Sunday, December 06, 2009

The new book cover has arrived


The cover for the new book (in German) has arrived - and I like it. The Fischer-Taschenbuch Catalogue just came out and the new book has four pages in it. Thus it's official: The book is entitled "Nörgeln!" (Nagging - the Art of the Nag"), and if you can;t understand how anyone can write an entire book about the art of nagging, then you're not German. It will be published mid-August 2010. No all I have to do it write it. You can pre-order it from Amazon.de here: Nörgeln!

Monday, August 10, 2009

Hooray Part 2

I just sold the right to my second book "Planet Germany" to China!

That means specifically: I sold the Chinese-language rights to the University of Taiwan.

The money I think in the end will be about 200 Euros. But the pride of having a book of my own in Chinese characters that I can't even say for sure that it is my book because I can't identify a single word will be immense.

Monday, August 03, 2009

Hooray!

I sold an option to the film rights to my first book Nibelungenreise / Driving through the Dark Ages!

First time that's happened. The money is not much, but it's good to know that my rights have begun to work for me!

Friday, July 31, 2009

Time Management for Writers or: Ben Frankin vs. Goethe

In Maira Kalman's wonderful picture-blog for the New York Times she does a nice little thing on Benjamin Franklin and mentions also how Franklin scheduled his working day:

5am - 8am: Wash, get dressed, breakfast, plan the day - "address 'Powerful Goodness' and take the resolution of the day."

8am - 12am: Work

12am - 2 pm: Lunch

2pm - 6pm: Work

6pm - 10 pm: Clean up desk, dinner, diversions and "examination of the day"

10pm - 5am: Sleep.

The schedule is strikingly similar to Goethe's schedule. According to Gero von Wilpert in "Die 101 wichtigsten Fragen: Goethe", it went like this:

5/6am - 10am: "Early coffee" and work

10am - 1pm: "Second breakfast" and administration work like letters

1/2pm: Lunch and nap

After that - about 5pm: Work

Early evening to sundown: Diversions, theater, maybe work

9/10pm - 5am: Sleep.

Benjamin Franklin doesn't say anything about a nap in the afternoon, but it's known that he liked to nap and it's also known that the body has a slump around 2, so I bet he did a bit of power-napping to round off his lunch, though it's not on the schedule. Gothe did, and admitted it.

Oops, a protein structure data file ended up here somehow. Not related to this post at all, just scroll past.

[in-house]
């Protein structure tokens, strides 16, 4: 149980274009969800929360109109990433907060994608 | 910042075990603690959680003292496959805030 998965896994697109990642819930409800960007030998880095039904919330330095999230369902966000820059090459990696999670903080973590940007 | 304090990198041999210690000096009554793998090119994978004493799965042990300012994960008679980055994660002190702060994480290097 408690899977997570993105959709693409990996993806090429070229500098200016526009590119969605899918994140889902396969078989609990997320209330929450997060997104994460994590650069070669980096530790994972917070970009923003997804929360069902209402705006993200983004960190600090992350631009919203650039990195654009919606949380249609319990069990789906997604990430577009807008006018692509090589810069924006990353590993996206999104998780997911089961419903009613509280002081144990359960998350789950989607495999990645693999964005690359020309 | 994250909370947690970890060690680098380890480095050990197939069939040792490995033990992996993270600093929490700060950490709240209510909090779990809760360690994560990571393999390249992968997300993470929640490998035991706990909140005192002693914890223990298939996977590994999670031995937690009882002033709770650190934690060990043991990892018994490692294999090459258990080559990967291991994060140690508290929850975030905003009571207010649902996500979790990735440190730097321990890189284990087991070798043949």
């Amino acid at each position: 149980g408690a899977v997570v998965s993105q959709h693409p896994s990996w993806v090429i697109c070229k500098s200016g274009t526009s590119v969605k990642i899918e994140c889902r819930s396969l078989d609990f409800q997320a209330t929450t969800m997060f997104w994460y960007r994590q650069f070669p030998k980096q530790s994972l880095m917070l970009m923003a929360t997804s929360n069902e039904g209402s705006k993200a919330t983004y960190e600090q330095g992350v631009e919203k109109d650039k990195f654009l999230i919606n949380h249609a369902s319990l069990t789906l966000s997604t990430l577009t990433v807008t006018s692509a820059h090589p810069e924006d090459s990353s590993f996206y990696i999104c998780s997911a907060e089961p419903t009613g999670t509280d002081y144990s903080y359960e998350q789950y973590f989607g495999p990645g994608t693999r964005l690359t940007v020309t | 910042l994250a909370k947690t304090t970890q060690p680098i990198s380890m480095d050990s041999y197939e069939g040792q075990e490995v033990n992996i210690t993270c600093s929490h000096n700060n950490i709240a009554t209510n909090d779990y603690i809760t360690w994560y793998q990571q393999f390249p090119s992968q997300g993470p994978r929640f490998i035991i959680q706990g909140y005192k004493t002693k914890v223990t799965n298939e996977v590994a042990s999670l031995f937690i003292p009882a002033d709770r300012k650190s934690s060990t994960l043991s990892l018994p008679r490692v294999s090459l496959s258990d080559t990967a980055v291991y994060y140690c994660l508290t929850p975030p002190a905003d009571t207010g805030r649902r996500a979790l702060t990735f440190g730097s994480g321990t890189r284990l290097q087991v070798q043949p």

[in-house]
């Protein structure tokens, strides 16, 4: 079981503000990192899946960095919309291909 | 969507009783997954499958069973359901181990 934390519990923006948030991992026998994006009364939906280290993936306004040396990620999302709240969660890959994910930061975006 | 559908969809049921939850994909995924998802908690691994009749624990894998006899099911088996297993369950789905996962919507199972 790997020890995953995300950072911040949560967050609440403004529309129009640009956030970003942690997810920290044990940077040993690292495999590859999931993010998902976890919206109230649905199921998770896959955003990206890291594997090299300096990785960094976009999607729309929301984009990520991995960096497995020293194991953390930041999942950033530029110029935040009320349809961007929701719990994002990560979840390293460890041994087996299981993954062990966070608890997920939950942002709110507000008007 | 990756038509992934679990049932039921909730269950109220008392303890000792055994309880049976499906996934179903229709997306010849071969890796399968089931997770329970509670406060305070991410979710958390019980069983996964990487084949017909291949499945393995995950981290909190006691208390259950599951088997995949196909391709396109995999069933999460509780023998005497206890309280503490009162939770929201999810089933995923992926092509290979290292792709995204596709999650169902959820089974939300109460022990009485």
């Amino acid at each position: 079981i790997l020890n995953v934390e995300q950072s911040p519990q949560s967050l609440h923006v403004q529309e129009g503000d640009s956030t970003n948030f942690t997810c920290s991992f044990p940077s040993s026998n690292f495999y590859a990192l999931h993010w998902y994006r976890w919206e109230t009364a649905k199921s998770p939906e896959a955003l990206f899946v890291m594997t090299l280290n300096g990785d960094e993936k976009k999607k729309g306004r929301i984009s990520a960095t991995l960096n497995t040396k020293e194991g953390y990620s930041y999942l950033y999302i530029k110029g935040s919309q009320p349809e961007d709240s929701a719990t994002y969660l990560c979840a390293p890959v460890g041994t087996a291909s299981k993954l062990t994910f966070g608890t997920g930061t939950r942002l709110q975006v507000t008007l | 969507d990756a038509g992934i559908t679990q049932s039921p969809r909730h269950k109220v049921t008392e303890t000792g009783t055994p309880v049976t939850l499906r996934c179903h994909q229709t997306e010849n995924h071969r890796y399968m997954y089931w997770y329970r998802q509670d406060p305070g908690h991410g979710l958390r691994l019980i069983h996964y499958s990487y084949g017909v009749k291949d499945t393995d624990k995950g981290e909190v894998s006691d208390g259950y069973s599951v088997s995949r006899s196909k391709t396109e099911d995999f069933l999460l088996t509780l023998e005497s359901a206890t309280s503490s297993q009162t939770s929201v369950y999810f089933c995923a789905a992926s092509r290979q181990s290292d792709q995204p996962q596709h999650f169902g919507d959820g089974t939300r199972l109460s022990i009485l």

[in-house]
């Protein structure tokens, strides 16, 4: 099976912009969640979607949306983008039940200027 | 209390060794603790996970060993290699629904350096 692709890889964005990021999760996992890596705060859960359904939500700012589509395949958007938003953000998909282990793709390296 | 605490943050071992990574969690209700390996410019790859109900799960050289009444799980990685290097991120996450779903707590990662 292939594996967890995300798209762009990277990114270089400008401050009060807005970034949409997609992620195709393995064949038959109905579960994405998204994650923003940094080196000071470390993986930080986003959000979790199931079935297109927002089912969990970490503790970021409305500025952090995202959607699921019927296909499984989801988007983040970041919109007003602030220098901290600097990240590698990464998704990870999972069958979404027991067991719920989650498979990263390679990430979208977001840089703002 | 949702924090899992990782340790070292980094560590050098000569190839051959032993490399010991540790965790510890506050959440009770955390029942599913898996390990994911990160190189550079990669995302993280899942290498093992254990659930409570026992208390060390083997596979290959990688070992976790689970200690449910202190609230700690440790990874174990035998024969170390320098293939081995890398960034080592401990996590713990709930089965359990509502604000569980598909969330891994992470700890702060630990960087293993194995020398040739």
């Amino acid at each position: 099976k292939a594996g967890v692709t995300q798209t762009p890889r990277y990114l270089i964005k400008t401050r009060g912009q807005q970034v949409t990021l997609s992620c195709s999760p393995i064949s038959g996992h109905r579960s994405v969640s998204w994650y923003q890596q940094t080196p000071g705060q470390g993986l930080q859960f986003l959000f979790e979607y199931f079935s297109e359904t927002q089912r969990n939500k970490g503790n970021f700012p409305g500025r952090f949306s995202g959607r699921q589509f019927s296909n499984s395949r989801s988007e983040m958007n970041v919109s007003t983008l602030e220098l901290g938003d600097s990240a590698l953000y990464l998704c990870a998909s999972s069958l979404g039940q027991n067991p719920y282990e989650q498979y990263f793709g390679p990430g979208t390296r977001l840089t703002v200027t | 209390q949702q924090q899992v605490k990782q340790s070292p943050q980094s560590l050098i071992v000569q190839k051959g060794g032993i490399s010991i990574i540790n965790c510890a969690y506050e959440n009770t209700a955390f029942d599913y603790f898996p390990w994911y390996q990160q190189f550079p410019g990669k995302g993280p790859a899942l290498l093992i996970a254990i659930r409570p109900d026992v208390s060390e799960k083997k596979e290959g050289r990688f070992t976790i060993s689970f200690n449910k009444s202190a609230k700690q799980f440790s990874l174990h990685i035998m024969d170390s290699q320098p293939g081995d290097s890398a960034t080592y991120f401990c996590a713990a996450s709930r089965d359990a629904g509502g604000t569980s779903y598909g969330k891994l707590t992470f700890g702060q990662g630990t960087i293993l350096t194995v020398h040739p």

Here's Franklin's schedule:

Tuesday, July 28, 2009

The Secrets of Jodi Picoult


Good New York Times article about bestseller Jodi Picoult, who writes gut-wrenching weepies about families and child-rearing and whose "My Sister's Keeper" has been filmed: here.

Runaway Brides on TV

My favorite country band - The Runaway Brides - featuring my beautiful niece April - just did a segment for ZDF: You can watch it here (enable pop-ups):

The report here.

The interview/song here.

MySpace with songs here.

(I love these titles - "You only like me when you're drunk"!)

Laura Bean, another band member, also has her own MySpace site with excellent country songs of her own here.

Monday, July 27, 2009

The Great Jack Vance


Good story about the great Jack Vance, now 92, living in San Francisco, here. I love Vance for his persistant cynicism and his sweet, mysterious language. And it's a tragedy that he is so underrated.

Sunday, July 26, 2009

Secret of Success

"I write happy books about good people."

- Janet Evanovich in an interview in the New York Times.

I love that quote and I suspect it's a quote to live up to as a writer.

There was something else in her interview that intrigued me: She said her murder mysteries are about family. Her heroine, Stephanie Plum, is not a genius, but she relies on a group of friends, family and associates (and a little luck).

It is probably true of any kind of story but it is certainly true of murder mysteries that the story is really always about something else. It’s not about the murder – those are a dime a dozen – it’s about the way the character finds a way through life, or about right and wrong, or about friendship or about family. (Lonesome Dove, for example, was not about the West, it was about friendship.) These are the things that truly interest us, that we understand and want to understand. The horror of murder, the details of the crime and the puzzle that has to be solved are all trappings. They interest us too, but in the end they are arbitrary. What touches our hearts and minds is something else.

Saturday, July 25, 2009

Why I Love My Country #571



Photo taken in a strip mall parking lot in Salem, Oregon in July, 2009. Astrid's comment: "That's one of the great things about your country. If you give the people the right to say anything they want long enough, eventually they will say everything you need to know about them."

Friday, July 24, 2009

Rediscovering Safsten Road

Safsten Road from Front:Mysterious mortar brick shack on Safsten Road, swallowed up on blackberry brambles:Safsten Road from End:

Goodbye, Dad

Kipling & Holmes

Tuesday, May 12, 2009

Die Book Party in Berlin!


Alle sind eingeladen!

Feiert mit uns unseren neuen Roman "Nibelungenfieber".